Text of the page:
• A sense of the eternal (this is awareness without the self or projection and creates a sense that time is not “grasped”)

In this way, we see that contemplation is something like a regression to a state in the womb or as an infant.  This is not done for the sole reason of “regressing to a more pleasant period of time”.   There are deeper meanings and value in it.  Some of these include:

  • Contemplation hits to the “depths of ones being”.   Since contemplation hits to the depth of awareness and the self (for its going before the self has appeared), it has a quality of “hitting the center”, so to speak, to the “depths of ones soul”.  This does, in fact, happen and is part of the power of contemplation.
  • Contemplation opens up hidden parts of ones self.  Since contemplation entails the abandoning of ones self, as one seeks the pre-self and “base awareness”, it often uncovers hidden aspects of ones self.  One discovers aspects of ones self that one never thought existed, for example.
  • Contemplation makes a more unified self, the “greater self”.  Since contemplation goes to before the self (the pre-self) it as if unifies the different aspects of ones self, making a more unified holistic self.  In this way, the self is not fragmented and a person feels more whole.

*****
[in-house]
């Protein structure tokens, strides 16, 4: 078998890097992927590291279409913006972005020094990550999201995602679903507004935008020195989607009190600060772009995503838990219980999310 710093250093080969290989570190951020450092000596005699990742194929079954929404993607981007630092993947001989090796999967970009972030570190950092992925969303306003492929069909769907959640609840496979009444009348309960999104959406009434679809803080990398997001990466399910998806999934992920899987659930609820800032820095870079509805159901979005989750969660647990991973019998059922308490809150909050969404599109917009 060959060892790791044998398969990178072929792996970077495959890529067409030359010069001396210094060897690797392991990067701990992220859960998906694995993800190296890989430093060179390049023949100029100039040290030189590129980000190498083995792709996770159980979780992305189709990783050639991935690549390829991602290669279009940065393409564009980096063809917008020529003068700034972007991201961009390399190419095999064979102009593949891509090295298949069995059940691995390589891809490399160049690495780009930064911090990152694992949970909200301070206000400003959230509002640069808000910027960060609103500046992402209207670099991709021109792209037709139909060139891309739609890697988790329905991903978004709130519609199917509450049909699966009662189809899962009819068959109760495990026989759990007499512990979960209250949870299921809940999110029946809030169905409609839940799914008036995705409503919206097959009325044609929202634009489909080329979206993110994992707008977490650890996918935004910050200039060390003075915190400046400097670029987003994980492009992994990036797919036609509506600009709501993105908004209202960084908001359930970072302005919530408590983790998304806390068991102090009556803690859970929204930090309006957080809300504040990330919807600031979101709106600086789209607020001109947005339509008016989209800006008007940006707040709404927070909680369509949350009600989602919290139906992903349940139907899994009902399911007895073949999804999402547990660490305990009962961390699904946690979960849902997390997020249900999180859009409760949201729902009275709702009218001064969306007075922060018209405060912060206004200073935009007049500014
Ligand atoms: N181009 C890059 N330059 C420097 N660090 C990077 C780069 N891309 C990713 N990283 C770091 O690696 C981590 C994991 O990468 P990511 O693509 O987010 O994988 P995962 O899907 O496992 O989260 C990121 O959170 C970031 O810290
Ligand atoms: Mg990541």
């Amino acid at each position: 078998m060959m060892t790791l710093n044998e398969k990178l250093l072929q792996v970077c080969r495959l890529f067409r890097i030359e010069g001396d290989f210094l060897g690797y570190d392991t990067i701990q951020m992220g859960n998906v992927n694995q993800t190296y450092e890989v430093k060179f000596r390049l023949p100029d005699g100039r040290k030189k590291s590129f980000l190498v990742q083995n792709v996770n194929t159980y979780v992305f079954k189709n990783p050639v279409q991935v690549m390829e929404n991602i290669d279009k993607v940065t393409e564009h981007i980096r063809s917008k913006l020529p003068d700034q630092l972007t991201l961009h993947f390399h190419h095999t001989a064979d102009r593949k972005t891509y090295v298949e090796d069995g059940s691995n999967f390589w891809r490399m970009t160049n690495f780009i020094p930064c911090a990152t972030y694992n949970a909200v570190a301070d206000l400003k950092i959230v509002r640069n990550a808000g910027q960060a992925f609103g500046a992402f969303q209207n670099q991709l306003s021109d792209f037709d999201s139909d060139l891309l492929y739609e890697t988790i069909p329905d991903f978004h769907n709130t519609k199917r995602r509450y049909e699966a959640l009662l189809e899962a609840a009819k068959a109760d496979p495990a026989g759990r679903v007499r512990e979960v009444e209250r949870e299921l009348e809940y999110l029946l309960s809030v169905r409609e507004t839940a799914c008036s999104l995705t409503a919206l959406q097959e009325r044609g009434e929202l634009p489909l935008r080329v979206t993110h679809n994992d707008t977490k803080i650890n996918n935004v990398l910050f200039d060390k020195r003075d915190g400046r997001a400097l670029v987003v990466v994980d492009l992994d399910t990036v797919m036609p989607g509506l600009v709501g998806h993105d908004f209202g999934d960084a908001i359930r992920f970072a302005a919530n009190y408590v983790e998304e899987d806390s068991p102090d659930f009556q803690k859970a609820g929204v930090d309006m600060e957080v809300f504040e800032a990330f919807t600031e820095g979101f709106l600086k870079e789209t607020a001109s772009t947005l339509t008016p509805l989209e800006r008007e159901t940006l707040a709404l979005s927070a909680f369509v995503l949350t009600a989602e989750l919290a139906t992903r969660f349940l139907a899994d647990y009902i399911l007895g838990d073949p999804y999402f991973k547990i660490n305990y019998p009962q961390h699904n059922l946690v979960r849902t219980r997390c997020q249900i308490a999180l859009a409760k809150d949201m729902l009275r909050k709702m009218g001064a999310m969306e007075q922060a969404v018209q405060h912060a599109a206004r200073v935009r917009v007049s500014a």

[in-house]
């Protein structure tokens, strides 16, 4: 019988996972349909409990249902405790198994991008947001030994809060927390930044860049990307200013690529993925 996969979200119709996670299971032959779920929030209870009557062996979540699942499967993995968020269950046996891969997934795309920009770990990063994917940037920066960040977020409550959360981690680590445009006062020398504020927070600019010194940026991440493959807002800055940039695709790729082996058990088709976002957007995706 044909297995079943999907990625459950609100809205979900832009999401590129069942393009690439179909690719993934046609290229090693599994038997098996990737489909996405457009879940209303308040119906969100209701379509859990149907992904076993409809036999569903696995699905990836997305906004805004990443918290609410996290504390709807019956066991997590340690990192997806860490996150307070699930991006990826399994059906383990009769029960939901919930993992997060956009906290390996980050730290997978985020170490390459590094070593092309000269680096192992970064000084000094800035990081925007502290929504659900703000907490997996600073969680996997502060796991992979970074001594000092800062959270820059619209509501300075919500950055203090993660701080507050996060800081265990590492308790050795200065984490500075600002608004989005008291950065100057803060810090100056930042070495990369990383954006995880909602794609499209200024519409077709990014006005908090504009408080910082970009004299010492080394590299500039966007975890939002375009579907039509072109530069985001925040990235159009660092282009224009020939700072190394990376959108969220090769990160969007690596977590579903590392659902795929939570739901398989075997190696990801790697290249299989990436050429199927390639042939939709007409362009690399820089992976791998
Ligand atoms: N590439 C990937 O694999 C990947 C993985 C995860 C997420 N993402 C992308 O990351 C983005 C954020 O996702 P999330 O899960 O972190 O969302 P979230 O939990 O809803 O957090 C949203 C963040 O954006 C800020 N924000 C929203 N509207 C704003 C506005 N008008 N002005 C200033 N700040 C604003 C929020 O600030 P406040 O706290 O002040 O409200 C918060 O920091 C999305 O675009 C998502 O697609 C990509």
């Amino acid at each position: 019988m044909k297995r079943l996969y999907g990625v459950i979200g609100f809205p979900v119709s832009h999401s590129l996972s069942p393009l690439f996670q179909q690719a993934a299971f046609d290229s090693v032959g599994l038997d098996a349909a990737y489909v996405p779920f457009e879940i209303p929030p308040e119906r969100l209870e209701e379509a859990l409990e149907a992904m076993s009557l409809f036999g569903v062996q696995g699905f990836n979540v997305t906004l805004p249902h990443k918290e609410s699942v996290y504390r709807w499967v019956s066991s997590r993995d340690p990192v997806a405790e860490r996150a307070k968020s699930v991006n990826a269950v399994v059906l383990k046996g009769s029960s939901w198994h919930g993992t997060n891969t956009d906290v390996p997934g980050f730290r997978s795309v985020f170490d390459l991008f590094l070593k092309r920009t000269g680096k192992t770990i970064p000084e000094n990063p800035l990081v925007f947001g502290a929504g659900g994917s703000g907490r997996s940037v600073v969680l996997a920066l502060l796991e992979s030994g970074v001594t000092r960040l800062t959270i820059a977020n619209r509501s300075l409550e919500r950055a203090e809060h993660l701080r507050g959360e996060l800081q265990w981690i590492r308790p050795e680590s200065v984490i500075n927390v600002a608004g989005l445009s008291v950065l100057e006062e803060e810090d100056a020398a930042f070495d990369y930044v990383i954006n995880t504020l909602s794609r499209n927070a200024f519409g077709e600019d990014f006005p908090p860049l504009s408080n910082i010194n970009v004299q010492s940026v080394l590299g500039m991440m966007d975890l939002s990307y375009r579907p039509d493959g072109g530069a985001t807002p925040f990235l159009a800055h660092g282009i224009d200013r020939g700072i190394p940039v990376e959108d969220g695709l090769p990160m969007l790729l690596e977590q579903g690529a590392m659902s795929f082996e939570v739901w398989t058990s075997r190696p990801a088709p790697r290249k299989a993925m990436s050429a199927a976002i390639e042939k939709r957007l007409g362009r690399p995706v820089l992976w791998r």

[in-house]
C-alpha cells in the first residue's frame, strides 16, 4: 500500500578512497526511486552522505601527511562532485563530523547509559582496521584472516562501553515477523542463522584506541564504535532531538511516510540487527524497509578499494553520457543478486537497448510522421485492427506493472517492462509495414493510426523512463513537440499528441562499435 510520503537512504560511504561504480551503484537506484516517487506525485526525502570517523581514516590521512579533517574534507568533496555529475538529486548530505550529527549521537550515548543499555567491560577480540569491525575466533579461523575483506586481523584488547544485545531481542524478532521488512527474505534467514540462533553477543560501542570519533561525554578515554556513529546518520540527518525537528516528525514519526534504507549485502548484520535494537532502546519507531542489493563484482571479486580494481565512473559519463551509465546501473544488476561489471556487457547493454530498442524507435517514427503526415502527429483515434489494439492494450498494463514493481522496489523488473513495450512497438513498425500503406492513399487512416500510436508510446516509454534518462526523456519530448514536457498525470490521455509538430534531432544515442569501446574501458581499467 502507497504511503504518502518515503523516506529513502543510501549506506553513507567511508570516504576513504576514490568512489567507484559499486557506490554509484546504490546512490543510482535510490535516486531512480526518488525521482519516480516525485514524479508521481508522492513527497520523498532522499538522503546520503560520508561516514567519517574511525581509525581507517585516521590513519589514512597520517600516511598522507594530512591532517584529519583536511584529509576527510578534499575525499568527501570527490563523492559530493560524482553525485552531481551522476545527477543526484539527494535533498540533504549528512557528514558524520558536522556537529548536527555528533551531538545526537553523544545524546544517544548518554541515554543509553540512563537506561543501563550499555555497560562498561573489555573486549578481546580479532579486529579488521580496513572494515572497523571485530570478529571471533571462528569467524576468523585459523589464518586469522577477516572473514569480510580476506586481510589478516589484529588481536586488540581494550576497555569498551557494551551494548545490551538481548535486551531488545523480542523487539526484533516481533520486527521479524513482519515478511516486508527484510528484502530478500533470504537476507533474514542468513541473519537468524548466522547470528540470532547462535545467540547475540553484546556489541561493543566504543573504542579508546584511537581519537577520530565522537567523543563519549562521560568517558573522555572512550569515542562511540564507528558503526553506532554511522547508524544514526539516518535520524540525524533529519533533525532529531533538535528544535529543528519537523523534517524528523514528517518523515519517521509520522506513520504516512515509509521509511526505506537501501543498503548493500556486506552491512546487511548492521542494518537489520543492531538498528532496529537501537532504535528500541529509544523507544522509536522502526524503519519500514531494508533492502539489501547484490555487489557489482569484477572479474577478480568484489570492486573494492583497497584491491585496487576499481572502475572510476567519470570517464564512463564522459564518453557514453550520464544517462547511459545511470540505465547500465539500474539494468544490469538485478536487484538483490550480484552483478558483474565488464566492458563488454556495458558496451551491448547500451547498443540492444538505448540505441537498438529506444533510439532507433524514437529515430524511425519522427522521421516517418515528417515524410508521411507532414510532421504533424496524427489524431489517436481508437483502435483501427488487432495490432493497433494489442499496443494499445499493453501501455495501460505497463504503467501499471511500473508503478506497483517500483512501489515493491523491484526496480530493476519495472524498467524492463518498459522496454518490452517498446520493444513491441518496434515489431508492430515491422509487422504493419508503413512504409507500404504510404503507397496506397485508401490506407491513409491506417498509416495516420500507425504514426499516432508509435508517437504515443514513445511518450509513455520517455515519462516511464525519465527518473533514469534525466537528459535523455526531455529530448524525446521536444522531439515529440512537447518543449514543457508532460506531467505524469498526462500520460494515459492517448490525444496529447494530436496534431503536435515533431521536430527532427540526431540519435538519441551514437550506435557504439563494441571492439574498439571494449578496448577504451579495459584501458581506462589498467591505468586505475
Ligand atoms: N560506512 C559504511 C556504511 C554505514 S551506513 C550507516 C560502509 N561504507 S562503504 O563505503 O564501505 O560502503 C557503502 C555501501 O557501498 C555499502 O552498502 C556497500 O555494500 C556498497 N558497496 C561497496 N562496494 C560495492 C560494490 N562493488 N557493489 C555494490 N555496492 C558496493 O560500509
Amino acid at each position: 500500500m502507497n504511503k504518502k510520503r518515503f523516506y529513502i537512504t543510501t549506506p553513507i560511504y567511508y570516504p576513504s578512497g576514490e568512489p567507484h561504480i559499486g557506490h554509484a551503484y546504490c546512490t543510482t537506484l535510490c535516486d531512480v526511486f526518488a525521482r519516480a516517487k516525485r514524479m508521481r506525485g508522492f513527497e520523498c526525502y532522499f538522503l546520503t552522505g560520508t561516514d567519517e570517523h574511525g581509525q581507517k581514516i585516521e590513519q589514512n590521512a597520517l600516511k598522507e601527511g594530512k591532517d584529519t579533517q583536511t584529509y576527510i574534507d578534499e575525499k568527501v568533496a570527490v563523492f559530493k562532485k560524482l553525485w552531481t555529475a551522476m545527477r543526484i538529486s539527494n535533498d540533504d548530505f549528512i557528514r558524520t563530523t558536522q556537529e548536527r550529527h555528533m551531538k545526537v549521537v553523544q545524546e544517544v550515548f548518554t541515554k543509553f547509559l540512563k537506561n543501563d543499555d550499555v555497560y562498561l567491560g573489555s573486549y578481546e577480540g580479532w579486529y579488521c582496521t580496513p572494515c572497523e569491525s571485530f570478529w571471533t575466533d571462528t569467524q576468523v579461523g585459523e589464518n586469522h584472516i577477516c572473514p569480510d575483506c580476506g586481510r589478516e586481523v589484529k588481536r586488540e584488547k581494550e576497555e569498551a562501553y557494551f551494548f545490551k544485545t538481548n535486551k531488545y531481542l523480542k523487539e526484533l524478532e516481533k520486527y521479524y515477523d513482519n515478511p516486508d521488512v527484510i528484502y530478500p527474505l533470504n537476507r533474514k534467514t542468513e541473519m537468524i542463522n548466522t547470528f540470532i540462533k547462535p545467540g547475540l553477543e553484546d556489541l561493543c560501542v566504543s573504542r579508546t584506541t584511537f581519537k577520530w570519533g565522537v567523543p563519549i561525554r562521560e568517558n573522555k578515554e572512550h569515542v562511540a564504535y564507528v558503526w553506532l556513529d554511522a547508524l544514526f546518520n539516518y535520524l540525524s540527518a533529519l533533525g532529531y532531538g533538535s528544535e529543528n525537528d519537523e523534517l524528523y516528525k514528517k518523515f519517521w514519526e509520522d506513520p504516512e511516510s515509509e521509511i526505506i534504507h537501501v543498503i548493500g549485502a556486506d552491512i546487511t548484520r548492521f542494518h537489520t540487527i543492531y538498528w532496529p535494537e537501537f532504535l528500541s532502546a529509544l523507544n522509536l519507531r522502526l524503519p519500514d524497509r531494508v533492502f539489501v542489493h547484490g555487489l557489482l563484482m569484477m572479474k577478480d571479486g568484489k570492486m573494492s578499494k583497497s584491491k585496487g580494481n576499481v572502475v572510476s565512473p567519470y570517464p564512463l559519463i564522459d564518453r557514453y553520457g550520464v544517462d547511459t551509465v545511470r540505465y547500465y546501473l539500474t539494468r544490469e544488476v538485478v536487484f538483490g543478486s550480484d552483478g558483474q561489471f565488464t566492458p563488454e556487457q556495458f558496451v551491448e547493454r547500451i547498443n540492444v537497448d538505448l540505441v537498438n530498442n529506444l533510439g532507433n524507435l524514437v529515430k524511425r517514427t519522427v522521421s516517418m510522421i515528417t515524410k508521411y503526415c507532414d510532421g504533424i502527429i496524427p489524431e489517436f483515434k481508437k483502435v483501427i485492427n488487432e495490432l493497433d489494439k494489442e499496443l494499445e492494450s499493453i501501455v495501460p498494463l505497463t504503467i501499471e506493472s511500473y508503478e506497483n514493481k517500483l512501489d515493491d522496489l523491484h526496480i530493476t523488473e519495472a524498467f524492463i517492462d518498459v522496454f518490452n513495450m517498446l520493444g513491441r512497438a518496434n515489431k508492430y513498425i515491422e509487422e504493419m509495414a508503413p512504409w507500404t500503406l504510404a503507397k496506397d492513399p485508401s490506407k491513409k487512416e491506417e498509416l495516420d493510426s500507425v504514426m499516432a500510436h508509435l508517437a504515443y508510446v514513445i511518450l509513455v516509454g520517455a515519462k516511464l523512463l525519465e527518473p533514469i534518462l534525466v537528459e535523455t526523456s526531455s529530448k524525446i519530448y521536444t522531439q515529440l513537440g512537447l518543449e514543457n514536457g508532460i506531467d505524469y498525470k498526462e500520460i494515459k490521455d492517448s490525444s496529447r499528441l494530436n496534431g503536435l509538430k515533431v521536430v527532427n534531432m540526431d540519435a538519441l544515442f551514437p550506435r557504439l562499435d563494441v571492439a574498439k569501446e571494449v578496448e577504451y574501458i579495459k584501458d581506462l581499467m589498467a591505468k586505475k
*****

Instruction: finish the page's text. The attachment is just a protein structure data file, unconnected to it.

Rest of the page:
• Contemplation creates a sense of union with the “allness” of life.  The sense of “all” is part of the “base awareness”.  This “allness” is often described as the sense of god.  It also is a sense of “being one with the world”.  In this way, there develops a sense of being part of the world and in it.

So we see that contemplation – the “regression” to ones earliest awareness – has great impact on a person’s self and their sense of being in the world.

Contemplation, though, is not for everyone.  Like spirituality, it only has value for some people.  Most people, I think, who start contemplation cease doing it within a short period of time.  Personally, I think that true contemplatives are rare.


In general, the male has a strong self orientation which is absent in the female.  It appears, to me, that this difference in the self causes great difference in the male and female in regard to “base awareness”.

I tend to view the strong self in the male being a result of the fact that nature has given the male a quality of dealing with the world.  The self is that quality that gives the male the ability to deal with the world, to confront the difficulties, trauma, horror, and reality that the world dishes out.  It does this a number of ways, such as:

  • The ego.  I always call this “false confidence” which allows the male to do things that he otherwise would not do in the world (such as killing a walrus with a spear or traveling in inhospitable places).
  • A unity and collectiveness of self.  This is a sense that one must be “together” as a person.